Gait training is used with individuals who are stroke survivors, have cerebral palsy, spinal cord injuries, or other conditions that cause the individual to walk in an uncoordinated manner. In the simplest form of gait training, a physical therapist sets a metronome (a device that beeps or clicks at a consistent rate and can be adjusted faster or slower) and encourages the individual to walk to the beat. The individual's walking becomes somewhat smoother because of the auditory feedback and the reference for what a steady pace feels like.

When done with a music therapist, this is taken a step further. The therapist accompanies the individual using a song with a steady beat. The therapist uses voice and either piano or guitar to accompany the individual's walking. The therapist chooses songs based on the client's expressed musical preferences. Rather than playing the song at a steady beat and asking the client to walk to the beat, the music therapist sets the initial pace (in consultation with a physical therapist who determines a safe and reasonable pace), then will follow the individual's steps, which results in the song initially being played with an uneven rhythm. While the individual is walking to a familiar song, the rhythm of the song is processed in the temporal lobe, the order of the melody is processed in the frontal lobe and language areas, the lyrics are processed in the language areas, the personal meaning of the song is processed in the emotional areas, and so forth. With these areas all working together, the individual is very aware of when he or she is walking unevenly, as this causes the song to be played with pauses and hesitation. The brain wishes to correct the song, and the other areas of the brain work together with the motor cortex to better coordinate the person's movements. The steadier music then reinforces this in all of these areas of the brain, since the person is now experiencing a preferred song played in a steadier, more flowing manner. The emotional and multisensory aspects of the experience can also lessen any pain or frustration the person is experiencing, which can also get in the way of coordinated movement.

Similarly, in treating a fluency disorder, the music therapist uses live music and chooses songs preferred by the client. Since the desired motor behavior in this instance is coordinated speech, the therapist asks the individual to sing. The therapist may also accompany the client with vocal support as appropriate. As discussed earlier, people who seek treatment for fluency disorders have generally experienced anxiety and distress around their speech, so the therapist will want to address self-expression and processing of emotions as well. The therapist may support the client in improvising or composing songs about personally meaningful topics, much like the West African healers are reported to do. Though the context is different from singing around a fire, the concept of singing one's own words from the first person is important; mainstream psychotherapy literature clearly supports the value of self-expression and confidence-building in treating anxiety disorders. Similarly, recounting a personal story involves drawing upon physical memories and going through sequences of events; an individual who at times has difficulty with executive functioning and/or with grounding oneself might find it easier to do this type of work with musical support.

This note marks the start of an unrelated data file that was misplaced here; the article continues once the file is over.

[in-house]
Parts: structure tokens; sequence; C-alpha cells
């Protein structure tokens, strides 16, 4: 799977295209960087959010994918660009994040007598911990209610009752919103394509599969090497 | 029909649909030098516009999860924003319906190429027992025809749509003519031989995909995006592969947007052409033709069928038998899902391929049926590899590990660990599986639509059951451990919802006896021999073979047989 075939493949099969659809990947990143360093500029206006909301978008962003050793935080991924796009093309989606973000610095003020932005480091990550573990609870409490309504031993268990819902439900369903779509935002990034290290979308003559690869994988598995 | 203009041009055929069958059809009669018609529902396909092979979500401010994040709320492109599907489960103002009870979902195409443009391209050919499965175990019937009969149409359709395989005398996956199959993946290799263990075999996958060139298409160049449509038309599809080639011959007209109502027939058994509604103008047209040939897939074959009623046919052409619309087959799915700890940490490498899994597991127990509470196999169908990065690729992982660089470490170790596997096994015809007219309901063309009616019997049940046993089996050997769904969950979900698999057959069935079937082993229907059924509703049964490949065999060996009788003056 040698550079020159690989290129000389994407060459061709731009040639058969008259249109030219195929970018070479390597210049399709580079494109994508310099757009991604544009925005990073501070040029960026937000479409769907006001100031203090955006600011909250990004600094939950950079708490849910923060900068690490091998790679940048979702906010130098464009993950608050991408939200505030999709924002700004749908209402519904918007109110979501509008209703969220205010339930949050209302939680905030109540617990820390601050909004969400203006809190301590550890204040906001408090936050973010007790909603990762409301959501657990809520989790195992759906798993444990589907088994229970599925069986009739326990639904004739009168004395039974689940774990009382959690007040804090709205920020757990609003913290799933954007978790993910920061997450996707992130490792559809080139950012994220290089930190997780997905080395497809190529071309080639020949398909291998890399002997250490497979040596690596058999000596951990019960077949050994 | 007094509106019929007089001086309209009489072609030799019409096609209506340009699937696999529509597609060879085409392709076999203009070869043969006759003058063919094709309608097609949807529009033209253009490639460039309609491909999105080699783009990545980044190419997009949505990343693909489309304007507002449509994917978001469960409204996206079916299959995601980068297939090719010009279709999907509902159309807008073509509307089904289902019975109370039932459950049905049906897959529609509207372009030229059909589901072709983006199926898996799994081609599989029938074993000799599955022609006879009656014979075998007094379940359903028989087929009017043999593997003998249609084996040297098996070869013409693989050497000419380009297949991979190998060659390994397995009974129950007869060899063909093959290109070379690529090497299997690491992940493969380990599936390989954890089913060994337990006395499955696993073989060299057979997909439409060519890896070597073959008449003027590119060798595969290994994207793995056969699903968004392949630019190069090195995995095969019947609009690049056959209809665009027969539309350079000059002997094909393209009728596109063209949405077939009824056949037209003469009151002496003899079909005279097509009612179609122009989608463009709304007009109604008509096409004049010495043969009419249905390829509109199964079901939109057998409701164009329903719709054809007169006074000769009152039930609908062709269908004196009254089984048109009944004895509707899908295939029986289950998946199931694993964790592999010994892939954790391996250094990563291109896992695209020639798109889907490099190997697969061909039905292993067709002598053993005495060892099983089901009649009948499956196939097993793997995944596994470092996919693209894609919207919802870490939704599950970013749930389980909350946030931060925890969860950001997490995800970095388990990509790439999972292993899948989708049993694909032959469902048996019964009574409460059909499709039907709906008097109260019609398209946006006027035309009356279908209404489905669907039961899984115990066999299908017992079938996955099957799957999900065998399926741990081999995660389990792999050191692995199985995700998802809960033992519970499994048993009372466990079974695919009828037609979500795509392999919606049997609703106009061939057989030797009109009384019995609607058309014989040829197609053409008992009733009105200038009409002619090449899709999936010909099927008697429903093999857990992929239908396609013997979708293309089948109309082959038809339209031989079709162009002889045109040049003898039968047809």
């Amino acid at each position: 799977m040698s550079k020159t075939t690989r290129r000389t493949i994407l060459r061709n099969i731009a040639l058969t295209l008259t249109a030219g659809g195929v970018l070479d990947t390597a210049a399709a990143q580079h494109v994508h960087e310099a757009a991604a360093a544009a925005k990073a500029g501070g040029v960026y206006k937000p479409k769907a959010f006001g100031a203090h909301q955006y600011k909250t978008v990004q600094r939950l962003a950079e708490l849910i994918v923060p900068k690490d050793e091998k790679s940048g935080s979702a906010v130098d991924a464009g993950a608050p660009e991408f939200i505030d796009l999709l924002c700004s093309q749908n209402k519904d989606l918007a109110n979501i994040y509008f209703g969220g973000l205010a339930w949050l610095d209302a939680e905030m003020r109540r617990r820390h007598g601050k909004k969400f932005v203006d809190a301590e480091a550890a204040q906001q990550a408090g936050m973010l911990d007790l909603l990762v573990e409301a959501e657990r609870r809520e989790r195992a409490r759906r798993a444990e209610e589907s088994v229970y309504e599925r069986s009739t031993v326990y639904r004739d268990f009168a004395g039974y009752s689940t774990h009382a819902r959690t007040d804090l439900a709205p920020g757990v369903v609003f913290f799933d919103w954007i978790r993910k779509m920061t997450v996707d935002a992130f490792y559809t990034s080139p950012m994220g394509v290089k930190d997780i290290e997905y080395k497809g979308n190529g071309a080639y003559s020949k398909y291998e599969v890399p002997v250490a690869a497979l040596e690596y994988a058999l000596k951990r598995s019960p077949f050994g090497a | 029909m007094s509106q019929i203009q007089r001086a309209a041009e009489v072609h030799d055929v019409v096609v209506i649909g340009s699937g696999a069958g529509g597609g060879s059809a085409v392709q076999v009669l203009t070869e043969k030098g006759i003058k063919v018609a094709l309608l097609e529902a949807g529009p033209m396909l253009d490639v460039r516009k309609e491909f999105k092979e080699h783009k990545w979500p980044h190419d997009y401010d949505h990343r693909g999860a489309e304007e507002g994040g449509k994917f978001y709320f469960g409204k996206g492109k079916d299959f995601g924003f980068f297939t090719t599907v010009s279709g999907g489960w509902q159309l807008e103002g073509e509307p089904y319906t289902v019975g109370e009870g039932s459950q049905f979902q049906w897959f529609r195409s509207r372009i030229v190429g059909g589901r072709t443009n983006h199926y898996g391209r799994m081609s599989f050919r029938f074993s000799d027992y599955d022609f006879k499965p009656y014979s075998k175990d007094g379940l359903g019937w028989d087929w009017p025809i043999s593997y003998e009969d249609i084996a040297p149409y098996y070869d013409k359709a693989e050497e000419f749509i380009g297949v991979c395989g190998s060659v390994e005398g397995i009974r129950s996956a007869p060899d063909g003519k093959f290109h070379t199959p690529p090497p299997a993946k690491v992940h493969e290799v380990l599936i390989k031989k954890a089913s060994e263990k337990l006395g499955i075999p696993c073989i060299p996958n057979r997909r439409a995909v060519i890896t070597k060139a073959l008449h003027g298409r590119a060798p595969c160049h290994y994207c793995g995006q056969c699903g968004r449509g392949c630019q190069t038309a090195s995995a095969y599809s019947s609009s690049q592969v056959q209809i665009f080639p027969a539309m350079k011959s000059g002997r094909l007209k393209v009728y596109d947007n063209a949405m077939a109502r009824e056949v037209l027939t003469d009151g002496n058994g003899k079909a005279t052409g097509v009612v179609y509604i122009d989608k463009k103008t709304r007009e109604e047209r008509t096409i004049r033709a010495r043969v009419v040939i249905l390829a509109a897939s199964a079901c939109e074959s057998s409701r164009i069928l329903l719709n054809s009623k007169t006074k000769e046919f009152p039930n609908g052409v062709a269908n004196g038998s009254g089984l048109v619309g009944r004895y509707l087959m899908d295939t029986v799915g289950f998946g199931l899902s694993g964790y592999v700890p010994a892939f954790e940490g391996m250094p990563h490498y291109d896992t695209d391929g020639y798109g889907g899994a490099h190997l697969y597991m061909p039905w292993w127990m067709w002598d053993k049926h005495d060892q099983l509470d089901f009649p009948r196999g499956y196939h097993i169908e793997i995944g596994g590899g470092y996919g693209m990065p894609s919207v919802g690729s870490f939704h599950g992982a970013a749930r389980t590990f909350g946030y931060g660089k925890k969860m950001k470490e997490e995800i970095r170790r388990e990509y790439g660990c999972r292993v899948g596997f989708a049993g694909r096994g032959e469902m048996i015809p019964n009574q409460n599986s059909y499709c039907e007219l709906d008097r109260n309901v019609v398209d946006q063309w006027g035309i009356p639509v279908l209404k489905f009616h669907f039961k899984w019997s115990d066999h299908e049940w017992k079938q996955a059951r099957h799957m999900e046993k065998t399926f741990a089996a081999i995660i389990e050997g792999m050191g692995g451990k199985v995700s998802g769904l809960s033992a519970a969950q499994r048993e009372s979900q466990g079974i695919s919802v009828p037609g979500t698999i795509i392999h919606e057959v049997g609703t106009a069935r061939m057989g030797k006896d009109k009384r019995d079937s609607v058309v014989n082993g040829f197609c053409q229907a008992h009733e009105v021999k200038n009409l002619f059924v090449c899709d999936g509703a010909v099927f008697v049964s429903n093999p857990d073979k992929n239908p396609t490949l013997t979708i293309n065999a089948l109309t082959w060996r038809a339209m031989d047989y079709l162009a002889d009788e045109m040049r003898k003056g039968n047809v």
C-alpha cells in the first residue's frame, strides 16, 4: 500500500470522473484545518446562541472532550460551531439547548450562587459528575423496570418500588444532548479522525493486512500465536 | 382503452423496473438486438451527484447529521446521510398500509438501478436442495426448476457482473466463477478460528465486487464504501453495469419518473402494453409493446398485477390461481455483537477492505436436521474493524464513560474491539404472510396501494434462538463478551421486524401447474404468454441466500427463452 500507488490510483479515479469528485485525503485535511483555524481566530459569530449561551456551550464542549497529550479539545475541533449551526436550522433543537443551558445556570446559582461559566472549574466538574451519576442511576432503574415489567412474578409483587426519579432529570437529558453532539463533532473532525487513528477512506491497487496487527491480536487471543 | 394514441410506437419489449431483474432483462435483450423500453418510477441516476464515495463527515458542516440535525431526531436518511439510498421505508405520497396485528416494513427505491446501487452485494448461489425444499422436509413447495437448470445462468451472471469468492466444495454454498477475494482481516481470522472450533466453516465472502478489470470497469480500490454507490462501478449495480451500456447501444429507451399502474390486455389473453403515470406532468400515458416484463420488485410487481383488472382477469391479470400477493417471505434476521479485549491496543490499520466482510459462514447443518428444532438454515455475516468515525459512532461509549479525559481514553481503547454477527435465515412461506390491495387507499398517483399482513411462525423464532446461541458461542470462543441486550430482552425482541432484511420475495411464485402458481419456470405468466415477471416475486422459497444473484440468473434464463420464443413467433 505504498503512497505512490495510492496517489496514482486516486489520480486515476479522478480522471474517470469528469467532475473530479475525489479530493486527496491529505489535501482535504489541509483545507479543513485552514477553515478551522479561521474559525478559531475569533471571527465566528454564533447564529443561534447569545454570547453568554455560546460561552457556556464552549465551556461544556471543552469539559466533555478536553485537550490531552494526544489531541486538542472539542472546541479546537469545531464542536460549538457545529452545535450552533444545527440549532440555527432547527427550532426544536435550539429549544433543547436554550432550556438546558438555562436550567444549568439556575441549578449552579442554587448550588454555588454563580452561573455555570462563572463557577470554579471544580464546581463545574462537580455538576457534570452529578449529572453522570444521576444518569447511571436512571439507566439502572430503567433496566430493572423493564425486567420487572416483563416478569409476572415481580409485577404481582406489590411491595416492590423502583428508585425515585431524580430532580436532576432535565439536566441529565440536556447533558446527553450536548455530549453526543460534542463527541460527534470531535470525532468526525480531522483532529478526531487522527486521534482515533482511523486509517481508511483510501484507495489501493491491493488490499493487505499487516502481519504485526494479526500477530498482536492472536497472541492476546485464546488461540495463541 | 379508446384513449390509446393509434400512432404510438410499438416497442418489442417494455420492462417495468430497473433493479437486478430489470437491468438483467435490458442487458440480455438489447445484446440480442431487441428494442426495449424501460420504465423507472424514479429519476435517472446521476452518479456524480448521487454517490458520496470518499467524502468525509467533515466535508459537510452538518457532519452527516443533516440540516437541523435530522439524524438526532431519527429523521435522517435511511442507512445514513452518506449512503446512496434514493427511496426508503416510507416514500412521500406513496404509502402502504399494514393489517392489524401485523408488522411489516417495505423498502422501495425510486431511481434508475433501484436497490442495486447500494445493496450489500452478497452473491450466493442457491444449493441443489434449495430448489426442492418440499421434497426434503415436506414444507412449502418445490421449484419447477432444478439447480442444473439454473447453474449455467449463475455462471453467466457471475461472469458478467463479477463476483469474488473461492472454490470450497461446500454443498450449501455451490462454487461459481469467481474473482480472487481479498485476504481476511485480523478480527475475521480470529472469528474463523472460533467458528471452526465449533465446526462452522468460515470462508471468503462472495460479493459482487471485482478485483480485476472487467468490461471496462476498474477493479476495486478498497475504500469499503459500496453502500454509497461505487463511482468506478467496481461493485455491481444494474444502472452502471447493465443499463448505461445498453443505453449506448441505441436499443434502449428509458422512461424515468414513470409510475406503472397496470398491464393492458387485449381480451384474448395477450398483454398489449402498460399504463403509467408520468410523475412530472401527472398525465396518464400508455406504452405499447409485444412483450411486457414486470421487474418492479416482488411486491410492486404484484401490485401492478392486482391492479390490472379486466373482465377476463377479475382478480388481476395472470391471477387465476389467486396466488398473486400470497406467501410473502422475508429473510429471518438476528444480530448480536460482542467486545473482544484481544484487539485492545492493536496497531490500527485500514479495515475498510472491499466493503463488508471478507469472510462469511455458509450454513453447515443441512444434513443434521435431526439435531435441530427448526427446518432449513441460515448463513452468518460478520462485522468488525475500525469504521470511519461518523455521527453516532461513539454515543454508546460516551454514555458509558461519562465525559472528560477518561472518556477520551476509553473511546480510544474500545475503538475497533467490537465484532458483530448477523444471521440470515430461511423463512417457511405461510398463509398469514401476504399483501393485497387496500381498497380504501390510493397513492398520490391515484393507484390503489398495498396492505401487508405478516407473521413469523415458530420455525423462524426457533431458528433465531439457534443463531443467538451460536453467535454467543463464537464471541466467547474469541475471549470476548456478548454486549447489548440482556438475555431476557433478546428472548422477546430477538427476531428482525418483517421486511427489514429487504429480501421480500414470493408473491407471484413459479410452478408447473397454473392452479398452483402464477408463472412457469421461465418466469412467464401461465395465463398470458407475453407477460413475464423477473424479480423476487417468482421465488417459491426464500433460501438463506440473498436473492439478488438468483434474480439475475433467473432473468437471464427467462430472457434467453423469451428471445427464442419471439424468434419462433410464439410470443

While it is widely known that most individuals who stutter do not do so while singing, it would not be particularly beneficial to spend therapy sessions singing precomposed songs, particularly when the individual is already aware that he or she can sing in this manner without stuttering. The individual would not be gaining a new life skill by using music in this way. In the process involving improvising lyrics with musical support, the first skill that the individual gains is the awareness that he or she is able to convey first-person information vocally in a fluent manner. Some individuals might feel that this is sufficient treatment. If the individual has developed a constant fear that he or she might become completely stuck and unable to speak, the individual now knows that he or she could always resort to singing if this were to happen. He or she may then feel less pressure when speaking, and therefore might speak more confidently.

Ideally, the individual would participate in further sessions in which improvised singing is used. The therapist and client might engage in extended sung dialogues. The therapist would eventually work to fade the musical support out and to shift to musical styles that are more similar to speech, as the end goal is fluent speech, not fluent singing.

You can post Questions/comments about the above paper to the author before October 22, 2008.

SUBMITTED: September 1, 2008